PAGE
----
Learn how to make perfectly thick and cakey chocolate chip cookies. The science of the chocolate chip cookie is explored to create your perfect cookie! I’m back today for Chocolate Chip Cookie week with the polar opposite of yesterday’s cookie. Yesterday we explored the paper thin and ultra crispy chocolate chip cookie. But today we are going thick and cakey and airy! So just take everything you learned yesterday and reverse it, right? Well, kind of.
With our thin and crispy cookie we talked about a high ratio of sugar and fat. Well in this instance, yes, we are going in reverse. A lower percentage of fat and sugar will produce a fatter cookie. The cookie will coagulate more quickly and spread less. Remember how we talked about butter and sugar melting causing the cookie to spread? We are trying to reduce that here!
For the purposes of this demonstration, I used butter as the fat in all of the recipes. However, shortening would produce an even fluffier and softer cookie because it melts more slowly than butter. Shortening also contains more water content and will produce steam when it melts causing more rise. You can substitute the same amount of shortening for the butter if desired in this recipe.
The ratio of eggs in this cookie is also higher than in our thin and crispy recipe. This is for several reasons. Eggs also contain water that will evaporate and produce steam which will help our cookie rise. The protein in the eggs also help with cookie coagulation and will keep a thicker shape.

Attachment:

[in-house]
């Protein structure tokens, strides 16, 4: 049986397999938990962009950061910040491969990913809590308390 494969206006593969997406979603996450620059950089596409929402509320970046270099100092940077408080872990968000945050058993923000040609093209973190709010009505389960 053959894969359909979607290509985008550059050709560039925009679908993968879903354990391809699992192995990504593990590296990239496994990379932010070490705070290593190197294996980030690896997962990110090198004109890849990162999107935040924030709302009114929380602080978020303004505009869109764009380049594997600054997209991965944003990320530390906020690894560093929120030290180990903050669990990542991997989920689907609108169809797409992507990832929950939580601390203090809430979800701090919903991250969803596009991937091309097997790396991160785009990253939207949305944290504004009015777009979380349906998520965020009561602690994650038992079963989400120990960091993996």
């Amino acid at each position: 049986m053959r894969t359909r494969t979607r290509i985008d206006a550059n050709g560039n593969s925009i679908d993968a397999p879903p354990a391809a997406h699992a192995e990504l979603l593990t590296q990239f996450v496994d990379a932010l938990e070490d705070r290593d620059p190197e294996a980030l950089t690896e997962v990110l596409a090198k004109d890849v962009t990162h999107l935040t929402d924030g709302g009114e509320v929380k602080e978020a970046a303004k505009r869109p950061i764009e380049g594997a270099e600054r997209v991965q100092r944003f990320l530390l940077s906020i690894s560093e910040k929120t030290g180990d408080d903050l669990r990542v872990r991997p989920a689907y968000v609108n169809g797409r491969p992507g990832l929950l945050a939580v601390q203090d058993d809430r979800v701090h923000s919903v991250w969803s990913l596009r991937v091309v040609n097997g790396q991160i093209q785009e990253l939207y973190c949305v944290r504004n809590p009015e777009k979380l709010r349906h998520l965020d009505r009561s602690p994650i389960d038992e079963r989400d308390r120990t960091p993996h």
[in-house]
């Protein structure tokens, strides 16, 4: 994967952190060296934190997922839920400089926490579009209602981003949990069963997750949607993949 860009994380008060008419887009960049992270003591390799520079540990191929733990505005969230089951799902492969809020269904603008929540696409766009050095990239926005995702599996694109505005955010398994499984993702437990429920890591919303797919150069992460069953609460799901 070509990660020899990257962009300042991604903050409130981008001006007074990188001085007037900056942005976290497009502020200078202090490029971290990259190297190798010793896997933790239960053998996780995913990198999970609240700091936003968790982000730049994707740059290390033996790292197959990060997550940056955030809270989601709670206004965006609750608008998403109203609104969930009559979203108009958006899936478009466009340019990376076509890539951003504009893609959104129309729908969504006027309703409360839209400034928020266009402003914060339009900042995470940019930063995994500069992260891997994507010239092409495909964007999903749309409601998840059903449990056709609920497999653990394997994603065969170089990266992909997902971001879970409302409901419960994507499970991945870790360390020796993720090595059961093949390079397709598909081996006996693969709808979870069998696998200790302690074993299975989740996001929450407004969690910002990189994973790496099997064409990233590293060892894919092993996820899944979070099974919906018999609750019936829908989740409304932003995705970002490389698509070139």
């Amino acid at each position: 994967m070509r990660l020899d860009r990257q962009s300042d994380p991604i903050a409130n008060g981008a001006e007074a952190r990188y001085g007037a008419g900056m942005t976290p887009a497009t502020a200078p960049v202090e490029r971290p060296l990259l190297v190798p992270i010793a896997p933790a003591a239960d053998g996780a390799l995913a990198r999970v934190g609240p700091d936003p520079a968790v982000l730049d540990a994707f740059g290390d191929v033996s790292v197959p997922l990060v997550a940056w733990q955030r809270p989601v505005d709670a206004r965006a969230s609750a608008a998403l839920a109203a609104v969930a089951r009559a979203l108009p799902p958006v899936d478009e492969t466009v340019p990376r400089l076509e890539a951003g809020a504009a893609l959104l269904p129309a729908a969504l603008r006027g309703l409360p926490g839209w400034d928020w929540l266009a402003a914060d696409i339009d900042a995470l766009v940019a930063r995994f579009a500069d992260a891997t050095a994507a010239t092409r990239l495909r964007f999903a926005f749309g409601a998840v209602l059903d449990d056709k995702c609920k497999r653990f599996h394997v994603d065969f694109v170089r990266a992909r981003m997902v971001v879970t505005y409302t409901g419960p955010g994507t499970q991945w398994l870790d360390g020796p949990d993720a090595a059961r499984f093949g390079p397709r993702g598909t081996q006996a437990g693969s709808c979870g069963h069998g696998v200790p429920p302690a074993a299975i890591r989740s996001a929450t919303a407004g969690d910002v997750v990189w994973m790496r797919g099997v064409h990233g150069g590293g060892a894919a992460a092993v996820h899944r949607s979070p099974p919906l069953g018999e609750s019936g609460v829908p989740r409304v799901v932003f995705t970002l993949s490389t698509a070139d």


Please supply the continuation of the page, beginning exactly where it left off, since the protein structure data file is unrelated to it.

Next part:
As with our thin and crispy cookies, the makeup technique is equally as important. We want to cream the butter and sugar just until well incorporated. Creaming too much will incorporate more air, increasing spread of the cookie. The cookies will also stay much fluffier if the glutens are not overdeveloped. This means when the flour is added it is mixed just until incorporated and no more. And finally, it serves us well to have our dough chilled with these babies. With the dough going into a moderate heat oven, chilled dough will allow the outside of the cookie to set before the fat and sugar melt and completely spread. This will keep our cookies nice and thick!
Alright, here’s the painful part if you hate math. If that is you, then I’m sorry. You can totally skip this part and go right to the recipe. But of course I hope you don’t! Math is easy. And again, it’s math that’s bringing us to cookies sooo… yeeeah.
We’re talking Baker’s Percentages here. If you missed Monday’s post go on over there and check it out. Or here is the recap: Baker’s Percentages focus on the ratio of every ingredient compared to the amount of flour in the recipe. Flour is always set at 100% and the rest of the ingredients are calculated off of that amount.
The basic formula for finding baker’s percentages is:
weight of ingredient/ (divided by) weight of flour x (multiplied by) 100= baker’s percentage
THICK AND CAKEY RATIOS:
3/4 cup (5.25 oz, 149 gr) granulated sugar 52%
1/4 cup (1.9 oz, 53 gr) brown sugar 18%
14 TBSP (7 oz, 198 gr) unsalted butter 65%
2 (3.6 oz, 102 gr) large eggs 35%
2 tsp (0.2 oz, 5 gr) vanilla 1.7%
1/2 tsp (4 gr) baking soda 1.3%
1 tsp ( 0.2 oz, 5 gr) kosher salt 1.7%
2 1/4(10.1 oz, 286 gr) cups flour 100%
When you look at these percentages compared to the thin and crispy recipe it is easy to see the differences! The total sugar percentages in this is 70% compared to the 104% from the crispy cookie. The butter percentage is also lower at a 65% compared to 70% of the thin cookie. And the egg percentage is double here what it was the this cookie opposite. Pretty cool huh? Science and math and cookies!